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To learn how to use node-serialport, I need to prepare an easy-to-verify development environment. So, I select VirtualBox + Vagrant + virtual serial port to setup the development environment. The article is to summarize how I setup step-by-step.

Environment Preparation

Before setup, following softwares need to be installed:

Note, it's very easy to install socat with homebrew:

brew install socat

VirtualBox Setup

I select precise64 as the basebox, and initiate the virtualbox:

vagrant init precise64

Next step is to add following lines into the Vagrantfile file at current path:

config.vm.provider :virtualbox do |vb|
    vb.customize ["modifyvm", :id, "--uart1", "0x3f8", "4"]
    vb.customize ["modifyvm", :id, "--uartmode1", "server", "/tmp/my_tty"]

The 1st line of modifyvm is to enable virtual serial port in virtualbox.
The 2nd line of modifyvm is to connect the virtual serial port to a software pipe on host OS (Mac). In this case, the local domain socket (/tmp/my_tty) is used.

Then, launch the box

touch /tmp/my_tty
vagrant up

Note, the first line is to make sure the socket file already exists before the virtual machine is started. The third line is to login the guest OS for manipulating virtual serial port.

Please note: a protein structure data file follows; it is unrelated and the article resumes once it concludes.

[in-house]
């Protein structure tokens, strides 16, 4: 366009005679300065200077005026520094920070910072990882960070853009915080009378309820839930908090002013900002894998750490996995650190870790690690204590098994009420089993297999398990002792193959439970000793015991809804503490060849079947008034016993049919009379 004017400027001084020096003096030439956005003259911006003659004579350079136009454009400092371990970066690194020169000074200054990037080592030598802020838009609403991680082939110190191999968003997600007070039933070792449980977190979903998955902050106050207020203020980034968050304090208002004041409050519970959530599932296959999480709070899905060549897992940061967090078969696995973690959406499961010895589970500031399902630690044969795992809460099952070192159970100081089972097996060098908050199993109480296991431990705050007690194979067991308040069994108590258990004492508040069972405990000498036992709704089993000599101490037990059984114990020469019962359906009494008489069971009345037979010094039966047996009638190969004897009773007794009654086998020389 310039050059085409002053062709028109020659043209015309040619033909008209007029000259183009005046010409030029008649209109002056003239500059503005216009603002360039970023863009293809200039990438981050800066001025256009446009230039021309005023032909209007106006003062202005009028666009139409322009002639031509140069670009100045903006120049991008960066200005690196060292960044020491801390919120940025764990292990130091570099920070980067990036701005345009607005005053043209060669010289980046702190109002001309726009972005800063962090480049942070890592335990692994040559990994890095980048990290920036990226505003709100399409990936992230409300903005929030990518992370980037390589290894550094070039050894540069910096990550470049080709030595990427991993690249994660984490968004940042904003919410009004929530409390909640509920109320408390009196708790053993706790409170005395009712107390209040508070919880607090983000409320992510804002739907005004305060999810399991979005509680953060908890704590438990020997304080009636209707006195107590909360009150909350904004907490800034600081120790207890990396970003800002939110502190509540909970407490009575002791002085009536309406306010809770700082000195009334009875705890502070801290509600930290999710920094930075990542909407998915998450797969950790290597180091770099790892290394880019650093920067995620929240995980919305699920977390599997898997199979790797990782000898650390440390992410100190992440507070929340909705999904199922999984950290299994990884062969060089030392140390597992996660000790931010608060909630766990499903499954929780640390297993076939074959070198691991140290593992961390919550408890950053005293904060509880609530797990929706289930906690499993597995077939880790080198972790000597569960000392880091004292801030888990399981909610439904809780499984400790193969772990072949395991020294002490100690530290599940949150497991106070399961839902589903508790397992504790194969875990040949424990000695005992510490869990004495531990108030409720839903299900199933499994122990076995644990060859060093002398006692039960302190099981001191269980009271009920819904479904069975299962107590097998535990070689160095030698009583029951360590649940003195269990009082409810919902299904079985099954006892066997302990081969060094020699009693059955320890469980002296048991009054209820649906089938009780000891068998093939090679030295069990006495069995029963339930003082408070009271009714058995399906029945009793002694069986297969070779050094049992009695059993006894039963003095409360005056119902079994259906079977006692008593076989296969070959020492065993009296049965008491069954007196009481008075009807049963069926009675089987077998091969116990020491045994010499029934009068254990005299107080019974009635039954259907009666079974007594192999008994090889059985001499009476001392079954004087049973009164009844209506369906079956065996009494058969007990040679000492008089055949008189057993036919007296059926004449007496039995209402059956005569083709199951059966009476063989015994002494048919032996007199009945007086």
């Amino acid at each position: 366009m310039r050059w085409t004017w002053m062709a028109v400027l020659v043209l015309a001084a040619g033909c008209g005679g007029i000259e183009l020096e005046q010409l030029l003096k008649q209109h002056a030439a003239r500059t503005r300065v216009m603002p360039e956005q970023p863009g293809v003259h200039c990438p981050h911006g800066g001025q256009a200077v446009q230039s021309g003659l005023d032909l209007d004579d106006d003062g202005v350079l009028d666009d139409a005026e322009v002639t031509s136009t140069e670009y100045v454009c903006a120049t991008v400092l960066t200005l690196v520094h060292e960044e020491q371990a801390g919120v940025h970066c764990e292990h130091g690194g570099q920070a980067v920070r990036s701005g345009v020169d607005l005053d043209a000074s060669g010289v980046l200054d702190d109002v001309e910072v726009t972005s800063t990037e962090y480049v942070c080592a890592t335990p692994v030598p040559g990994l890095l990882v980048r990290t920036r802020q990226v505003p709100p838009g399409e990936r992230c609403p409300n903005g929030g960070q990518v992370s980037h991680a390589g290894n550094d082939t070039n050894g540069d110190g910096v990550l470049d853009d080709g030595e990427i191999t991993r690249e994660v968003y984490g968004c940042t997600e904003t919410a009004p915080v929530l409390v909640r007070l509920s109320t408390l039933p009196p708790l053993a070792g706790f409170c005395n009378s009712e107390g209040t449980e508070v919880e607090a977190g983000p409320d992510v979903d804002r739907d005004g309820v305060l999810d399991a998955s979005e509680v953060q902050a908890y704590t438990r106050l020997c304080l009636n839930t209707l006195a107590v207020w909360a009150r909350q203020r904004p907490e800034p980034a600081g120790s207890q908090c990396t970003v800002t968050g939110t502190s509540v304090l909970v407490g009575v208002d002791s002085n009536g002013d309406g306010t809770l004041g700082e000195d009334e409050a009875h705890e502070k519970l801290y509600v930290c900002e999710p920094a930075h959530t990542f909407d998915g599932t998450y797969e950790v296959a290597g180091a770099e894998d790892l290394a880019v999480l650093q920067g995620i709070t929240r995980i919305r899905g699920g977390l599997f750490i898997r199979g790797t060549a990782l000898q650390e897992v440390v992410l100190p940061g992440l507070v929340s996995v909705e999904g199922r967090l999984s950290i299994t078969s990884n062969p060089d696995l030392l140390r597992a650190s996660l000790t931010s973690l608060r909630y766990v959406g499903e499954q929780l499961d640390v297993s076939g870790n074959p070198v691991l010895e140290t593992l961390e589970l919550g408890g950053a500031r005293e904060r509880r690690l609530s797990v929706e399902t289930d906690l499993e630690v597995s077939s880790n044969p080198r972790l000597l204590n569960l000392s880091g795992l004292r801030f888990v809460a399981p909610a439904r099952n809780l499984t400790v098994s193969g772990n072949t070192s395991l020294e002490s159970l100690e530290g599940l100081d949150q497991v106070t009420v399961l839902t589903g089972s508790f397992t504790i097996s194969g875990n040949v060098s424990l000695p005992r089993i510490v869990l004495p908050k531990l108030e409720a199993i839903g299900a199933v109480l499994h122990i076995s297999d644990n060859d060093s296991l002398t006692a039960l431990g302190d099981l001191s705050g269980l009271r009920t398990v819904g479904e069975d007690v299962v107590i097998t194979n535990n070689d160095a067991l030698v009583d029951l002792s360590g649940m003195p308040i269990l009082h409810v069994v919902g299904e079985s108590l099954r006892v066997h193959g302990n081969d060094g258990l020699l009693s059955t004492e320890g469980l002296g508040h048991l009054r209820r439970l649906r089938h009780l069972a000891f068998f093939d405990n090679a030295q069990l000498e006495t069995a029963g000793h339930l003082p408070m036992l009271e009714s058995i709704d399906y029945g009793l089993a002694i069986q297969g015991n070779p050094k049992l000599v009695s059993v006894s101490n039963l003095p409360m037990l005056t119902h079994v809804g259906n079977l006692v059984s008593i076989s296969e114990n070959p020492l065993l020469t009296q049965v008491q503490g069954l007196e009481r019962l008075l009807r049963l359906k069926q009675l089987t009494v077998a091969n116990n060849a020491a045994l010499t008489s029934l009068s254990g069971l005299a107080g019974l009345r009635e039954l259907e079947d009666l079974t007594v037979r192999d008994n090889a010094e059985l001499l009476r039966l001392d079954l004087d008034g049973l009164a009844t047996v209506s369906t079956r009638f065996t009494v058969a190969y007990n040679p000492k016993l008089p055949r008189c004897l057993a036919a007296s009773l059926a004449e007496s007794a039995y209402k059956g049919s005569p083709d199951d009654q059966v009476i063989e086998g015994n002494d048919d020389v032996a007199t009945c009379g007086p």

VMWare Fusion Setup

(to-be-complete later...)

Test with SocketServer on Host OS

At the Guest OS (Ubuntu 12.04 64 bits), the virtual serial port can be found at /dev/ttyS0. Then, we use screen tool to manipulate the serial port. Let's open a terminal, name it as T1, and type following command:

vagrant ssh
screen /dev/ttyS0 38400

At the Host OS (Mac OSX), the file for local domain socket connected by virtual serial port is /tmp/my_tty. To monitor the domain socket, socat tool is used. Let's open another terminal, name it as T2, and type following command:

socat /tmp/my_tty tcp-listen:9000 &
telnet localhost 9000

Then, when you type some characters on T1 then T2 shows those characters, and vice versa.

At T1, to exit from screen, please press ctrl-a k to kill it.
At T2, after the telnet process is killed, the socat process is also terminated.

Test with Virtual SerialPort on Host OS

The steps are similar to previous section, but the steps for T2 (2nd terminal) are different. Let's type socat -d -d /tmp/my_tty PTY. It might output following messages on the terminal:

2013/09/14 18:41:27 socat[50862] N opening connection to LEN=17 AF=1 "/tmp/my_tty"
2013/09/14 18:41:27 socat[50862] N successfully connected from local address LEN=16 AF=1 ""
2013/09/14 18:41:27 socat[50862] N successfully connected via
2013/09/14 18:41:27 socat[50862] N PTY is /dev/ttys001
2013/09/14 18:41:27 socat[50862] N starting data transfer loop with FDs [3,3] and [4,4]
2013/09/14 18:42:37 socat[50862] N socket 2 (fd 4) is at EOF
2013/09/14 18:42:37 socat[50862] N socket 1 (fd 3) is at EOF
2013/09/14 18:42:37 socat[50862] N socket 2 (fd 4) is at EOF
2013/09/14 18:42:37 socat[50862] N exiting with status 0

socat indicates the named pipe for virtual serial port on host OS is created, and placed at /dev/ttys001. Then, type screen /dev/ttys001 38400. Finally, the virtual serial ports on both Guest and Host OSes are connected.